Responsive Philanthropy: How to Address Community Needs in Time of Crisis

Operations at Headwaters Foundation for Justice, a foundation that invests in grassroots organizations across Minnesota, were humming along well. The social justice organization supported Black and Indigenous people through grantmaking with an annual budget between $2 million and $3 million.

Then 2020 happened and community needs spiked.

To meet demand, the foundation launched two rapid response funds for public health and social justice initiatives within a month of each other. What happened next is the stuff of nonprofit dreams: These campaigns brought in $4 million.

But that also presented a challenge. The foundation needed to mobilize the funds and turn them into grants that would tangibly change the lives of Headwaters’ communities in real time. This required speed and urgency well beyond the typical (still-hectic) operating procedure.

If this sounds familiar, you’re not alone. The pressure to respond when demand spikes in the communities you serve can be great—but these powerful opportunities to make an impact are the reason nonprofits exist. Having the financial agility to rise to the challenge can make all the difference.

How can you pave the way for responsive philanthropy in your community’s time of need? By leveraging technology and streamlining processes, your organization can adapt to rising demands with the financial flexibility to thrive.

For a deep dive into how several nonprofits have used these tools to rise to the challenge of growth, watch Blackbaud’s webinar on financial management for nonprofits, featuring Julie Remmelts from Headwaters Foundation for Justice, Curt De Greff from the Parkinson’s Foundation, Stephanie Skryzowski from 100 Degrees Consulting, and Elizabeth Maranakos from Blackbaud, moderated by Heather LeVan from Blackbaud.

Find the Tools to Maintain Momentum

Rapid changes for nonprofits bring pressure from all sides. When your community experiences increased need, there is a higher demand on your services in several ways, including:

Overwhelmed Staff

Nonprofit team members tend to wear many hats and carry immense stress even under normal conditions. The pressure of a demand spike—paired with the urgent desire to support communities in need—can feel insurmountable. Long hours and endless to-do lists press an already-depleted staff more than ever before.

Inadequate Processes

For many nonprofits, outdated and manual processes place a further burden on staff’s time. Antiquated processes can increase human error and detract from the staff’s primary focus of tangibly helping communities. What’s more, even if you know a process needs to be replaced, it falls to the end of the priority list when need spikes and stress runs high.

Shifting Needs

Nonprofits deal with change frequently. Community needs are constantly evolving, so a spike in demand can feel like just the latest in a series of struggles to keep your head above water.

Taken together, these factors can significantly dent a nonprofit’s momentum during a time when they need it to be most effective and responsive. Instead of succumbing to overwhelm during times of increased need, nonprofits require the right tools to help them respond to the community with the necessary financial flexibility.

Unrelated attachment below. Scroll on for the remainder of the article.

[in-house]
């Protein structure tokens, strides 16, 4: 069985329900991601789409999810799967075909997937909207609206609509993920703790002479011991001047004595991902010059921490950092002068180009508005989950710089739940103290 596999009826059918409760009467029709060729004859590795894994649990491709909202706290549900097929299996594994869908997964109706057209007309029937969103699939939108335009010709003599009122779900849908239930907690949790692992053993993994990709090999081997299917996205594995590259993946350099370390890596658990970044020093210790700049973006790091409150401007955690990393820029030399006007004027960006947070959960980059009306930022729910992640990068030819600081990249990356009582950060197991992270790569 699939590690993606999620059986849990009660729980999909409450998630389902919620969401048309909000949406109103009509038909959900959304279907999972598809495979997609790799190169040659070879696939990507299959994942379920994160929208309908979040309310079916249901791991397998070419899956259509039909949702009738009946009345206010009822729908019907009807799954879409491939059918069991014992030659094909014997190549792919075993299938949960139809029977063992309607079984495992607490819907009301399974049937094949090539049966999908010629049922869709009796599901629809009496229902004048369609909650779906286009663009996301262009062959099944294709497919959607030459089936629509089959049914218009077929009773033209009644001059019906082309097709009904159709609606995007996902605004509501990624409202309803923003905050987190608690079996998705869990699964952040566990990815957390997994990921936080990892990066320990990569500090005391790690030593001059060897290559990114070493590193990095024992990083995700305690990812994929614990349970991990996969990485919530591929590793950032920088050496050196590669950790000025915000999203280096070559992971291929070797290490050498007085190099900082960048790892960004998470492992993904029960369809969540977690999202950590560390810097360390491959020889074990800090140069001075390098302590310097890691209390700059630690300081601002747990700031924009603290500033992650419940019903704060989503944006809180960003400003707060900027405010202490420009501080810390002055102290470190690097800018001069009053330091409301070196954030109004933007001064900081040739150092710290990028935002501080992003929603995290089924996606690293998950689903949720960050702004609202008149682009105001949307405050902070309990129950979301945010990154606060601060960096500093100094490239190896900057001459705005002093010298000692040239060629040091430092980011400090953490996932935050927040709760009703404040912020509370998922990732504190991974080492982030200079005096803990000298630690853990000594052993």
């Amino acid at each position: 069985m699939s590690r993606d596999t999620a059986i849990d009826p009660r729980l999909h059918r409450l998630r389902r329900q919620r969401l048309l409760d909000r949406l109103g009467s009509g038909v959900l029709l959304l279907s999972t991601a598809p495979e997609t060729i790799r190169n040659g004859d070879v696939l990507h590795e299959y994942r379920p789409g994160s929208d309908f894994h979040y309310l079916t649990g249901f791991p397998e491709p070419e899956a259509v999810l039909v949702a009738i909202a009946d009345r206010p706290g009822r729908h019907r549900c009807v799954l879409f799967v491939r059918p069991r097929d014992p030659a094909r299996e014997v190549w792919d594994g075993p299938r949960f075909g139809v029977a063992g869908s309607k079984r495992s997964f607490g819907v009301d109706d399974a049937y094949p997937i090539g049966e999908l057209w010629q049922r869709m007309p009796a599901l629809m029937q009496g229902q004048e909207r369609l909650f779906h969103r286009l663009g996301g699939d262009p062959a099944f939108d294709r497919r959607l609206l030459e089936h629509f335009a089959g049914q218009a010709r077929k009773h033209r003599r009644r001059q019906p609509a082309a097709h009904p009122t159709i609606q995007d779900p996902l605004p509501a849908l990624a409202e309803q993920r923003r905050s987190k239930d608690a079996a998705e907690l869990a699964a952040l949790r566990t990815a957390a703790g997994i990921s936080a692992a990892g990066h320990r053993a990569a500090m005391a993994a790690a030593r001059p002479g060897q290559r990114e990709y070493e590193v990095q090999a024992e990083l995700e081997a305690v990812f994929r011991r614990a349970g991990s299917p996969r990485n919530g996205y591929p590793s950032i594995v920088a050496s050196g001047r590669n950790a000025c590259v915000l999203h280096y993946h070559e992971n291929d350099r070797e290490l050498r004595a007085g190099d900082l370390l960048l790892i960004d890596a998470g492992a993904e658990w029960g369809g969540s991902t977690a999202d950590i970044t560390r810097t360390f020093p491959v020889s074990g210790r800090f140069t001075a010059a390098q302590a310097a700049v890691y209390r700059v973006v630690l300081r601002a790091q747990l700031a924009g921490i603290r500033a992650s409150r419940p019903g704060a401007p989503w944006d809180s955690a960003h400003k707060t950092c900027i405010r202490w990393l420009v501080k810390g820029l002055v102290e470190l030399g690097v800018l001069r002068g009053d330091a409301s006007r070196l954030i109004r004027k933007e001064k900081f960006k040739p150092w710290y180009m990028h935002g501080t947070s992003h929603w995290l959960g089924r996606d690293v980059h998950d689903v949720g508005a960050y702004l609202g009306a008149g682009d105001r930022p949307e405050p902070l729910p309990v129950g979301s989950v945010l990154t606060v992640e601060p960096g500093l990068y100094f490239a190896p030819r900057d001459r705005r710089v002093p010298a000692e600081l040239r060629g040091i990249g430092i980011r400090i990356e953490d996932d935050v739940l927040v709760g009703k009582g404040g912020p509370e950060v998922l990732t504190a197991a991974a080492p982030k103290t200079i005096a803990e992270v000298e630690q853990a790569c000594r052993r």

By making key changes in technology, processes, and culture, your organization can adopt a responsive philanthropy approach to adapt to increased community need.

Leverage Technology to Manage Rapid Change

When demand spikes, a proportionate increase in funding is the best-case scenario—if the organization has the tools to support that growth. In times of urgent need, technology can enable staff to manage rapid changes with greater ease.

The Parkinson’s Foundation is one example of a nonprofit that benefited from technology during a time of growth. The organization underwent a merger of two legacy organizations—National Parkinson Foundation and Parkinson’s Disease Foundation—in 2017.

Maximize Current Tools

In the four years that followed, the organization’s revenue grew from $20 million to $50 million. The team consolidated databases of both organizations and migrated the data to Blackbaud’s Financial Edge NXT and Raiser’s Edge NXT. But the key to success was learning to maximize these tools.

Throughout a two-year project with Blackbaud, the Parkinson’s Foundation made gradual improvements to increase the engagement and experience of the organization’s 2.6 million constituents. After cleaning and integrating its database, the nonprofit better understood the constituent journey, which proved to be key for generating additional donations.

Build Integrations

When Headwaters mobilized its rapid response funds in 2020, technology made all the difference. The nonprofit leaned on Blackbaud Raiser’s Edge and Blackbaud Grantmaking to make it happen. The integrations between these solutions enabled Headwaters not only to accept the increased volume of donations but also to convert the funds to community grants.

The increased need brought high levels of urgency, so it was essential to get funds in the system and back out through grants quickly but thoughtfully. The tools allowed the team to efficiently distribute the grants to community reviewers and gave them the confidence to mobilize an amount of funding they couldn’t have supported otherwise.